Access rules 10 mentioned above are a table of groups of servers, groups of clients, and rules between them. The rules define actions which should take place when a specific set of protocols is used when two or more parties communicate, and also, when specific data content, or specific data sequences are passed over the network. The definition contains several logical and mathematical combinations after which a specific action is to be performed. For example, if a client is connecting to a Telnet server and is using an FTP session on that server, the session wall will issue a command to the Telnet server to terminate the FTP session. Another example is that if a client is limited to two concurrent sessions of Telnet and FTP together and he tries to open a third session, both server and client will get a message that the other party closed the connection in order to inhibit the third session.
The access rules are written to memory 22 in various ways, depending (among other things) on the level of security required. For example, a degree of security is achieved by allowing a learning period when the network is first set up. During this period the session wall “self-learns” the network topology (i.e. which devices send data from within the local network and which devices are connected from other segments), which devices are servers and which devices are clients, and which protocols are used between them, by passively listening to network traffic. According to one embodiment, the session wall is configured to automatically accept all existing access and thus set up its own access rules for each device forbidding new devices or new protocols. This is illustratively shown in FIG. 1 as Access Rules Generator 12. According to further features in preferred embodiments, more sophisticated rules are loaded (or self-learned rules are edited) using data provided as control frames from a network manager. If the possibility of the network manager being misused or counterfeited needs to be allowed for, the control frames are supplied from a special input device (not shown). The session wall device also features Central Processing Unit 20 for handling any processing tasks required during session wall operation.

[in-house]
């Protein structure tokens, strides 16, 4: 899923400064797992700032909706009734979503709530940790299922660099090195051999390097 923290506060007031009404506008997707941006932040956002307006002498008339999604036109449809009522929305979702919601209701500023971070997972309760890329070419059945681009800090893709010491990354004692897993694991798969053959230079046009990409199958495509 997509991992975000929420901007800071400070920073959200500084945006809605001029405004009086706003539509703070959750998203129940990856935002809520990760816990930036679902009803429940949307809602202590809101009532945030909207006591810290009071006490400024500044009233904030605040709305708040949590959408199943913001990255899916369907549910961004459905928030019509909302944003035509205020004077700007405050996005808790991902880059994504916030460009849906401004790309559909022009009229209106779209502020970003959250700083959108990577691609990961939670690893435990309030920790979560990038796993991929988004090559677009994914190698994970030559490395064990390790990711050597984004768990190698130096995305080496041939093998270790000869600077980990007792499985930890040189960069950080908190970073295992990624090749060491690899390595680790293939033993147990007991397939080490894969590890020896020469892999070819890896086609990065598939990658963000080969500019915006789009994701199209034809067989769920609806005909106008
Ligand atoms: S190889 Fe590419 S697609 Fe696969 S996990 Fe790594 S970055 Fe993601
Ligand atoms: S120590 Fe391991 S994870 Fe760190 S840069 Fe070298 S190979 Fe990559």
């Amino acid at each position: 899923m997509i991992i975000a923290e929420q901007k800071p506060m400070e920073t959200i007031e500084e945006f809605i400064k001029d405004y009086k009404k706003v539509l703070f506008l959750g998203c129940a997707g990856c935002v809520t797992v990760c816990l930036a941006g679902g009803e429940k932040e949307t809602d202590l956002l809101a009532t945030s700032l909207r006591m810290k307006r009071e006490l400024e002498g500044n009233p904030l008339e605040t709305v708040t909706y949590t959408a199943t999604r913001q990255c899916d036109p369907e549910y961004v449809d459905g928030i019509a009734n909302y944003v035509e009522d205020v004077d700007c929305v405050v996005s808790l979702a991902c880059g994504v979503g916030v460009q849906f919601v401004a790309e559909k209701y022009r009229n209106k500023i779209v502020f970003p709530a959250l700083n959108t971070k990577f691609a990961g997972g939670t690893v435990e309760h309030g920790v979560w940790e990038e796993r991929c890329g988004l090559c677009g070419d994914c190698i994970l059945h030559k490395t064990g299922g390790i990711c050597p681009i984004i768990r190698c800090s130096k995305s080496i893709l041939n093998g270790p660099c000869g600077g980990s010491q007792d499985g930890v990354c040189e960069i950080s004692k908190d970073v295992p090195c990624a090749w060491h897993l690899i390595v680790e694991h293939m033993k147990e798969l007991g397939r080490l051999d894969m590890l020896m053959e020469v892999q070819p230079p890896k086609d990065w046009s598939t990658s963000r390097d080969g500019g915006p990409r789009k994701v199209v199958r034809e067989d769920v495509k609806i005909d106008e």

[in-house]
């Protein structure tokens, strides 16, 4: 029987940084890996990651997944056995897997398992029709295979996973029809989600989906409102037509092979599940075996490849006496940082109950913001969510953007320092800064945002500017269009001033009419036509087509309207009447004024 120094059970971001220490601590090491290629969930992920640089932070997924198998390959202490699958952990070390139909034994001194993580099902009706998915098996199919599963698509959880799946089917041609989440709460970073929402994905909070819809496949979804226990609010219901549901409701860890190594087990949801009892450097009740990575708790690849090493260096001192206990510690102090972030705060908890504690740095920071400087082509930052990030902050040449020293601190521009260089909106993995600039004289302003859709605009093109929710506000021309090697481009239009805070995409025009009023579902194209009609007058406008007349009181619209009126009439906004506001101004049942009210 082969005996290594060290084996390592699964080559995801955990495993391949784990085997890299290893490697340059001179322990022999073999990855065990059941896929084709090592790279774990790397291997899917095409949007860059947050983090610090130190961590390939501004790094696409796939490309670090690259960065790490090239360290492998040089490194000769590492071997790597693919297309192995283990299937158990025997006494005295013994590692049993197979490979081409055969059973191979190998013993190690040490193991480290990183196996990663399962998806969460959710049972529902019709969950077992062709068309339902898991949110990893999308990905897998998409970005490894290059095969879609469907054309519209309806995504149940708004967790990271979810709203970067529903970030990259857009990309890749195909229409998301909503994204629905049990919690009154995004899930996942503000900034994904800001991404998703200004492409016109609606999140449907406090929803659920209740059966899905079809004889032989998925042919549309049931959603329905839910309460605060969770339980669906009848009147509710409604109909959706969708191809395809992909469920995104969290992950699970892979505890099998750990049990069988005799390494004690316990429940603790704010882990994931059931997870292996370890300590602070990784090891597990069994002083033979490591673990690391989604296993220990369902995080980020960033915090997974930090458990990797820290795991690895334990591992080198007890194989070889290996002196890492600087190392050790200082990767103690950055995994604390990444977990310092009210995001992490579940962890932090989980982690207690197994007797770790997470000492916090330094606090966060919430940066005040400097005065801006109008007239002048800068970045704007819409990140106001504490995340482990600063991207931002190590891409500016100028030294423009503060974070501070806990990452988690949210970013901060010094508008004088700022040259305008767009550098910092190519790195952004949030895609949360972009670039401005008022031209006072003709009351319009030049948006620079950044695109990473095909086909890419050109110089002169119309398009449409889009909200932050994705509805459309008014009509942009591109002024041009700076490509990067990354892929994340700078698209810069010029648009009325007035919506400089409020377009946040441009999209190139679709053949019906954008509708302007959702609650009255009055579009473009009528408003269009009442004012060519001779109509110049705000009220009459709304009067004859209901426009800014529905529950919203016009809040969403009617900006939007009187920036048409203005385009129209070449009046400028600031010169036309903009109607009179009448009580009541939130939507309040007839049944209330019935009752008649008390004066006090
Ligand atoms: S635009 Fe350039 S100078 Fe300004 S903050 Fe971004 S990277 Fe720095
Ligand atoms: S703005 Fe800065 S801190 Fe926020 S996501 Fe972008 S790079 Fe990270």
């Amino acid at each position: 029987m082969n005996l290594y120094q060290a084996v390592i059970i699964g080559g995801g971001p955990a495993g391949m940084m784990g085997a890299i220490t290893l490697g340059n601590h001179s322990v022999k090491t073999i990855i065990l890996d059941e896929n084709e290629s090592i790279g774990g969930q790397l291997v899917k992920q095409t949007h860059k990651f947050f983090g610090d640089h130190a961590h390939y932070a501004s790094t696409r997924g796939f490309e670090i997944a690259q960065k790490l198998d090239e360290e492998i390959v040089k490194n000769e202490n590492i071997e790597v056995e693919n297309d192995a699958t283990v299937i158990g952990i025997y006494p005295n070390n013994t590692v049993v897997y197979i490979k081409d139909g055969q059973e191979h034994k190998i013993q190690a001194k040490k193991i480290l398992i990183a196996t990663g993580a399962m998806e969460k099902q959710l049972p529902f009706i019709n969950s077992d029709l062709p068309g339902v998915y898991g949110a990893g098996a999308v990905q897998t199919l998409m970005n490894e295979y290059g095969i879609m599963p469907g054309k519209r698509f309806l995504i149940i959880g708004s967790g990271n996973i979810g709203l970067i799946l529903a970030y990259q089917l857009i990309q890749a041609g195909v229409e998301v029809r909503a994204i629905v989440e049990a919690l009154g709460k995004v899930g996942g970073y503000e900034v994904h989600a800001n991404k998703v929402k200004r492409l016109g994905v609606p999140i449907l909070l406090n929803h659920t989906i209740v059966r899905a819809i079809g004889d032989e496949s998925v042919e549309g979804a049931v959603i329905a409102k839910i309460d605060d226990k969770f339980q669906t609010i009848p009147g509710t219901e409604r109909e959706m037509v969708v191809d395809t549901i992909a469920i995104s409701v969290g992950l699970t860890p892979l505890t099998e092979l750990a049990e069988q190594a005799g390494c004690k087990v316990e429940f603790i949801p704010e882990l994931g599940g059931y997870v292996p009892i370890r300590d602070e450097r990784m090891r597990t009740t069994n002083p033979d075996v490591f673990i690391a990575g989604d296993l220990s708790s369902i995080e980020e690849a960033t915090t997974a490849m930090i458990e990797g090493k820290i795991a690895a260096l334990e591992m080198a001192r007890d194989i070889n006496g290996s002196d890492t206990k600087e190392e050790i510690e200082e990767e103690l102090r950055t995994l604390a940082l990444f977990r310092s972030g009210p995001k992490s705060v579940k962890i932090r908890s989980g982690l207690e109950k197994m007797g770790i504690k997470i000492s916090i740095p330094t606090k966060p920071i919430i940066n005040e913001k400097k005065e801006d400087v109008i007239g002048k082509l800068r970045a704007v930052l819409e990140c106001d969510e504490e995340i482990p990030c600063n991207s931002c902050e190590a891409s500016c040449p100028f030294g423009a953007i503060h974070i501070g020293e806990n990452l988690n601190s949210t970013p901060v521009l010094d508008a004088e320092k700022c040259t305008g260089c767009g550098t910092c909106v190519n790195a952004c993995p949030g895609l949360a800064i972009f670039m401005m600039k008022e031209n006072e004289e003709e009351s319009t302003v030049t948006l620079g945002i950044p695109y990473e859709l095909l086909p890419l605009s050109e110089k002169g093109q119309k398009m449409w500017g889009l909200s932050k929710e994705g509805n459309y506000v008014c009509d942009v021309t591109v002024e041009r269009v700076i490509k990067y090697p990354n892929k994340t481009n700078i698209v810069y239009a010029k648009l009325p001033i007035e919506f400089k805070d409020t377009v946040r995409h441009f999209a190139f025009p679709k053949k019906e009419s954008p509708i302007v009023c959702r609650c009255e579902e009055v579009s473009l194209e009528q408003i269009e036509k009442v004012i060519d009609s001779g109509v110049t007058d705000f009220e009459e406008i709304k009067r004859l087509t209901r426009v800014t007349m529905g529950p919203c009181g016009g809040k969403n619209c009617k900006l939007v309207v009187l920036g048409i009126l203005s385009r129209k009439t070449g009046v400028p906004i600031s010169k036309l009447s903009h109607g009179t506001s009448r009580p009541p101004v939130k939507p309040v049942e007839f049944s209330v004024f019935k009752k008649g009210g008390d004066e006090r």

According to further features in preferred embodiments of the invention, several session wall devices perform a common task together. This is figuratively shown in FIG. 3 featuring session wall devices 30 and 32. To this end, the various session wall devices may be located on the same segment of a local area network (as shown in the Figure) or on different segments of a wide area network. In order to perform a common task, the session wall devices feature a secured protocol to communicate. Using this protocol they automatically maintain which device will perform which task. The access rules between the devices are shared via software illustratively shown in FIG. 1 as Access Rules Synchronizer 14. This software receives rules from other session wall products connected to the network and transmits access rules to other session wall products. In addition, Access Rules Synchronizer 14 also scans received data in order to automatically determine access rules and suggest them to be used. As mentioned above, in such a configuration each device is responsible for a portion of the rules. According to further features in this preferred embodiment, this configuration is used for backup purposes. Thus, if one device stops performing the other devices will automatically replace it, assuming that they have access to the same network segment.
It will be appreciated that the above descriptions are intended only to serve as examples, and that many other embodiments are possible within the spirit and the scope of the present invention.
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|U.S. Classification||709/229, 709/224, 709/227|
|Cooperative Classification||H04L63/0254, H04L63/02, H04L63/1408, H04L29/06, H04L63/0218|
|European Classification||H04L63/02B4, H04L63/02, H04L63/14A, H04L29/06|
|Jul 23, 2001||AS||Assignment|
Owner name: PLATINUM TECHNOLOGY, INC., NEW YORK